How to Shop for a Horse
By April D. Ray
Shopping for a horse can be one of the most exciting activities, yet it can often be frustrating, too. With a little planning and lot of forethought, you can make it more of the first and less of the latter. Help ensure that you end up with the right horse for your needs by having your coach or an experienced person you trust help you in the process. Regardless of whether you are working with a professional or going it alone, here are a few steps to take to make the process more enjoyable for everyone involved.
Determine your ISO
Figuring out your ISO – in search of – should be your first step. This means determining exactly what you are looking for in a horse or pony, and the budget you have to work with. I like to make a wish list of age, height, level of training, and temperament, and decide how far you are willing to travel. Depending on your budget, you might have to sacrifice a little of that wish list. They say you can’t have sane, broke, and sound for cheap.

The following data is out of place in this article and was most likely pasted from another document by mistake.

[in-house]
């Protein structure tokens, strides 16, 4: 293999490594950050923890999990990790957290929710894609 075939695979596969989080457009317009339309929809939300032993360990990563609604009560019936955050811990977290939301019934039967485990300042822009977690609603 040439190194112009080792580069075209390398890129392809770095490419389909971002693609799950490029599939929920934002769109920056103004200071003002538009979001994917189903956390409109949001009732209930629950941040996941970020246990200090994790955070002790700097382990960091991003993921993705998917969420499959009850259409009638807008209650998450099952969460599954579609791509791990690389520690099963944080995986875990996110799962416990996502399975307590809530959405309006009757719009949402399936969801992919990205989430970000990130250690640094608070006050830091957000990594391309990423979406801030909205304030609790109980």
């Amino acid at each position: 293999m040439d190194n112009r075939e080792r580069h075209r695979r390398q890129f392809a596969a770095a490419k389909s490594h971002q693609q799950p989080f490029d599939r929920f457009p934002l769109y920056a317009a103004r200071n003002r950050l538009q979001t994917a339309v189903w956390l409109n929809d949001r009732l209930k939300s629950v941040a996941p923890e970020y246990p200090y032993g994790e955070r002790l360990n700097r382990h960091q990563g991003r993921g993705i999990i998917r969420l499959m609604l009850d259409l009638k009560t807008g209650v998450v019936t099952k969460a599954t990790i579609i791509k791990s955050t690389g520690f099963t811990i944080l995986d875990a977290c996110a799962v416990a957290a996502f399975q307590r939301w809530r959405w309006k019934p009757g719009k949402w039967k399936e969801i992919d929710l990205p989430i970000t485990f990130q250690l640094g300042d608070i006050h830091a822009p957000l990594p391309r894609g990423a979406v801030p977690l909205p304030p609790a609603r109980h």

Recently when looking for a horse for a client of mine, we created the following ISO:
I posted this in various Horse for Sale groups on Facebook, and it helped attract more leads on horses.
Buying a horse is an exciting process, and finding your perfect equine partner can be a dream come true. Aside from the emotional investment, your new horse represents a significant long-term commitment of money and responsibility that should only be entered into after careful consideration of all relevant factors.